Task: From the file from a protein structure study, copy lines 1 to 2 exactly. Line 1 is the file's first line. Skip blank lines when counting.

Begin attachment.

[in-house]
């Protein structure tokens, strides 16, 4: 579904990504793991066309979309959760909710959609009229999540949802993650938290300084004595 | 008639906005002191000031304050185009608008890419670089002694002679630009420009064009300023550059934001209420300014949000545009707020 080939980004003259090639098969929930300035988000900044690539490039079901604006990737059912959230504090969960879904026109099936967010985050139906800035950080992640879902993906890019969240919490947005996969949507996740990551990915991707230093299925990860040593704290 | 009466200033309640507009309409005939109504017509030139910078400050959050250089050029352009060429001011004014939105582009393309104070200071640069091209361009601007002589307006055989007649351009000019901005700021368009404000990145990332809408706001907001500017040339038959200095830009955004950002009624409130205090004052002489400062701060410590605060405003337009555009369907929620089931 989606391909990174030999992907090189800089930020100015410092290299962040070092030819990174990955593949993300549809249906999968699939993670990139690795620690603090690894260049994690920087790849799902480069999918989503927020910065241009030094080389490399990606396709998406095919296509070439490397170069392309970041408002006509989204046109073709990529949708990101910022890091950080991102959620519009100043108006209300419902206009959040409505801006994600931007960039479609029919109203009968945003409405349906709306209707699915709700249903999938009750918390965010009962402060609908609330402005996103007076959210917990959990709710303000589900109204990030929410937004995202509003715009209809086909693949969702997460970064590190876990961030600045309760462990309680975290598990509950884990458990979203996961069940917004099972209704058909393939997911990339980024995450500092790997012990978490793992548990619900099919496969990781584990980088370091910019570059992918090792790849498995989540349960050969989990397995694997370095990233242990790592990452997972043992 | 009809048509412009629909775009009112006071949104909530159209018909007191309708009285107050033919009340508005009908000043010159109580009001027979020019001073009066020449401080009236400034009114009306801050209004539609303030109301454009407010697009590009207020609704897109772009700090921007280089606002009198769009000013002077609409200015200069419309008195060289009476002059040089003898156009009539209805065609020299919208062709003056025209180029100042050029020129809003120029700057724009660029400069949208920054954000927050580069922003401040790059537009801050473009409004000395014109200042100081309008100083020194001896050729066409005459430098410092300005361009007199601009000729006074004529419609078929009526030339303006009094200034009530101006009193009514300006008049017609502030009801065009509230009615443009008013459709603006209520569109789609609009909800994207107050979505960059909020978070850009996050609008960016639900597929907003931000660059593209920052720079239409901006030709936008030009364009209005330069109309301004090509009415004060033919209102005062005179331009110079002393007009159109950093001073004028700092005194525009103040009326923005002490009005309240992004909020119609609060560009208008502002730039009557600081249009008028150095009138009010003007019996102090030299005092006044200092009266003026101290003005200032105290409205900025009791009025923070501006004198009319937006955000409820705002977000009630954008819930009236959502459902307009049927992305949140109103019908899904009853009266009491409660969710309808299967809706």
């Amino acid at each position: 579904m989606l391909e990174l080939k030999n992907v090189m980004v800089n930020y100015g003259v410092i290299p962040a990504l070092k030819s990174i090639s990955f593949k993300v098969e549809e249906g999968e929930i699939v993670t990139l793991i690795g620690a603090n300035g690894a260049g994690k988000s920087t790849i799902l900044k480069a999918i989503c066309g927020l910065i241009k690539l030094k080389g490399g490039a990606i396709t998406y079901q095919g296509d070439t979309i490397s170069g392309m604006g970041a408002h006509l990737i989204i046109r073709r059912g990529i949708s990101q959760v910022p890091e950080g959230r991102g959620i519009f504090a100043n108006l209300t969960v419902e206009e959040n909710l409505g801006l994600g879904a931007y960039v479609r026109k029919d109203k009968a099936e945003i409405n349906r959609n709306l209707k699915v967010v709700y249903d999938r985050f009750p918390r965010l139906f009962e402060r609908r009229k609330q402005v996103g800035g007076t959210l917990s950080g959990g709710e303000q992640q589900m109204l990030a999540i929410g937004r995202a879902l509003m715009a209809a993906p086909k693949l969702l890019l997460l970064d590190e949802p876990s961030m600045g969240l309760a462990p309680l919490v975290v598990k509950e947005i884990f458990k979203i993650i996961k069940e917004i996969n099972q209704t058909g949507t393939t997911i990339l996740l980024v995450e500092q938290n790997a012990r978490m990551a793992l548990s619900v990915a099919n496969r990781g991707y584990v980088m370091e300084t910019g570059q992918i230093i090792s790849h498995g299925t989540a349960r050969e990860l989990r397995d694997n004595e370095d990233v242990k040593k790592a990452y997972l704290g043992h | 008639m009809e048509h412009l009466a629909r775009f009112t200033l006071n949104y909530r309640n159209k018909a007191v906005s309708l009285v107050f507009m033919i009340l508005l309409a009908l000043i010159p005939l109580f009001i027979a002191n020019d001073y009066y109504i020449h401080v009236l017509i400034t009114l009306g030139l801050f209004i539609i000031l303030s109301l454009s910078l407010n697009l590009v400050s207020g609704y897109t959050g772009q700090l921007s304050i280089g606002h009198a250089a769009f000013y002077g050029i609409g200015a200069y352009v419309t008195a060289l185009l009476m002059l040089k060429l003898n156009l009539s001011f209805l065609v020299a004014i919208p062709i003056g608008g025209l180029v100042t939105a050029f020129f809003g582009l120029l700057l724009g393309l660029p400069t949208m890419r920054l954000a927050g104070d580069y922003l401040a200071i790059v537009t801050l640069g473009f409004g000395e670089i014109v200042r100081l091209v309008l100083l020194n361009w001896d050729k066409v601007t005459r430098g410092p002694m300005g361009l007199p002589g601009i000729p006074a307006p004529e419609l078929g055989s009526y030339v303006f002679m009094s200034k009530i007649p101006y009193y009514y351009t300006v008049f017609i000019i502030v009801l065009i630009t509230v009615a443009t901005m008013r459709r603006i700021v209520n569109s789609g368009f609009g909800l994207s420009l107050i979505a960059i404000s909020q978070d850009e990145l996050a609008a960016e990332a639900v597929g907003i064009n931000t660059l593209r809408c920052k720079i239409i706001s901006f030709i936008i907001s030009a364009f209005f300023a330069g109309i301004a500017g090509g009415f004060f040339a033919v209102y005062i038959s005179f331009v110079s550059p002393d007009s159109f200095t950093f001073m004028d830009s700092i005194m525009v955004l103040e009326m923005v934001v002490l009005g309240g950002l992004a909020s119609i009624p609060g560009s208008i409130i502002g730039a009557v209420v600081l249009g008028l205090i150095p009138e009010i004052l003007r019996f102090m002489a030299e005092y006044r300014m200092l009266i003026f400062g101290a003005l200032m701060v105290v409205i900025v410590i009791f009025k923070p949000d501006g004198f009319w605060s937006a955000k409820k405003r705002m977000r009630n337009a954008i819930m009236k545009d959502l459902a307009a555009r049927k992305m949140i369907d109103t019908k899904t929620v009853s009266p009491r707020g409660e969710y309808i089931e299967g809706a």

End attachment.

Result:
[in-house]
């Protein structure tokens, strides 16, 4: 579904990504793991066309979309959760909710959609009229999540949802993650938290300084004595 | 008639906005002191000031304050185009608008890419670089002694002679630009420009064009300023550059934001209420300014949000545009707020 080939980004003259090639098969929930300035988000900044690539490039079901604006990737059912959230504090969960879904026109099936967010985050139906800035950080992640879902993906890019969240919490947005996969949507996740990551990915991707230093299925990860040593704290 | 009466200033309640507009309409005939109504017509030139910078400050959050250089050029352009060429001011004014939105582009393309104070200071640069091209361009601007002589307006055989007649351009000019901005700021368009404000990145990332809408706001907001500017040339038959200095830009955004950002009624409130205090004052002489400062701060410590605060405003337009555009369907929620089931 989606391909990174030999992907090189800089930020100015410092290299962040070092030819990174990955593949993300549809249906999968699939993670990139690795620690603090690894260049994690920087790849799902480069999918989503927020910065241009030094080389490399990606396709998406095919296509070439490397170069392309970041408002006509989204046109073709990529949708990101910022890091950080991102959620519009100043108006209300419902206009959040409505801006994600931007960039479609029919109203009968945003409405349906709306209707699915709700249903999938009750918390965010009962402060609908609330402005996103007076959210917990959990709710303000589900109204990030929410937004995202509003715009209809086909693949969702997460970064590190876990961030600045309760462990309680975290598990509950884990458990979203996961069940917004099972209704058909393939997911990339980024995450500092790997012990978490793992548990619900099919496969990781584990980088370091910019570059992918090792790849498995989540349960050969989990397995694997370095990233242990790592990452997972043992 | 009809048509412009629909775009009112006071949104909530159209018909007191309708009285107050033919009340508005009908000043010159109580009001027979020019001073009066020449401080009236400034009114009306801050209004539609303030109301454009407010697009590009207020609704897109772009700090921007280089606002009198769009000013002077609409200015200069419309008195060289009476002059040089003898156009009539209805065609020299919208062709003056025209180029100042050029020129809003120029700057724009660029400069949208920054954000927050580069922003401040790059537009801050473009409004000395014109200042100081309008100083020194001896050729066409005459430098410092300005361009007199601009000729006074004529419609078929009526030339303006009094200034009530101006009193009514300006008049017609502030009801065009509230009615443009008013459709603006209520569109789609609009909800994207107050979505960059909020978070850009996050609008960016639900597929907003931000660059593209920052720079239409901006030709936008030009364009209005330069109309301004090509009415004060033919209102005062005179331009110079002393007009159109950093001073004028700092005194525009103040009326923005002490009005309240992004909020119609609060560009208008502002730039009557600081249009008028150095009138009010003007019996102090030299005092006044200092009266003026101290003005200032105290409205900025009791009025923070501006004198009319937006955000409820705002977000009630954008819930009236959502459902307009049927992305949140109103019908899904009853009266009491409660969710309808299967809706």